What the diverse per­form­ers have in com­mon is a suc­cess­ful search for their space, and that space is clear­ly Berlin. They have all been look­ing for a means of expres­sion that allows them to tran­scend gen­der lim­i­ta­tions and inscrip­tions. As the film makes clear, elec­tron­ic music enables them to cre­ate that kind of space. In this music genre, as most of the women empha­size, they are able to live this new and authen­tic kind of expres­sion. They are cre­at­ing their own lan­guage, which they can use to with­draw from and cam­ou­flage pre-inscribed gen­der expec­ta­tions, and sim­ply be. It seems cru­cial for these artists that only noise/sound/tone are of inter­est to the audi­ence. The artists and their gen­der are sec­ondary, even though the dif­fer­ent facets of their gen­der and per­son­al­i­ties inform the documentary.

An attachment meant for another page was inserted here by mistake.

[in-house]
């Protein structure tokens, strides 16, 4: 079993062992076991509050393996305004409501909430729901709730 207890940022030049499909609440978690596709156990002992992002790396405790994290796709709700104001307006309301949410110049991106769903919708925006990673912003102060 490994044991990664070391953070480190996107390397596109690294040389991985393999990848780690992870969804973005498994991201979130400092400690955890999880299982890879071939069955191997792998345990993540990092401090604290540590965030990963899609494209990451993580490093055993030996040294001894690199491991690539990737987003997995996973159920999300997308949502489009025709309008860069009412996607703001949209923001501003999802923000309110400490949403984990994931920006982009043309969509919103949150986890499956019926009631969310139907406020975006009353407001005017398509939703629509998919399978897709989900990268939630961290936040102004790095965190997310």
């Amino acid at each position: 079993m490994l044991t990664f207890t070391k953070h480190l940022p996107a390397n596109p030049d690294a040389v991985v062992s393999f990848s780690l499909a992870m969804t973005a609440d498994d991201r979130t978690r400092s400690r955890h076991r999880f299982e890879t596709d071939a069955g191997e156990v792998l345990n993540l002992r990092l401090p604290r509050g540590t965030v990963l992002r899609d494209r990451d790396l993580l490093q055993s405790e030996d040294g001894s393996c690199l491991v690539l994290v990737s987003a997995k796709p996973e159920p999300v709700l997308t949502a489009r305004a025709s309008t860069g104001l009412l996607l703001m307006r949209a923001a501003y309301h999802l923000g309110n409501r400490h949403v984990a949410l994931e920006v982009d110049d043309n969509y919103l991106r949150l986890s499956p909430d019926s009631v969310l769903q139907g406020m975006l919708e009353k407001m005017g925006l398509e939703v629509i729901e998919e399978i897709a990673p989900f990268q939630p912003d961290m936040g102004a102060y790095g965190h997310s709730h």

As the new-found home of these sound artists, Berlin opens up a point of ref­er­ence to locate the self in a “post-home­land era”, a space for try­ing out what is not pos­si­ble else­where. Berlin seems to cre­ate room for these artists to expe­ri­ence a new sense of self. As Sevil­la born Sil­naye, puts it, "My real life was some­where else, not there”, but in Berlin. Berlin is described by the dif­fer­ent musi­cians as a ref­er­ence point for get­ting in touch with oth­er like-mind­ed peo­ple. It also stands for the oppo­site of vio­lence and hatred which, as some of the artists argue, dom­i­nate many oth­er cities around the globe. Berlin can be seen in this film as a place where artists are able to trans­form them­selves into a “total work of art” (Gesamtkunst­werk), thus, becom­ing a state­ment themselves.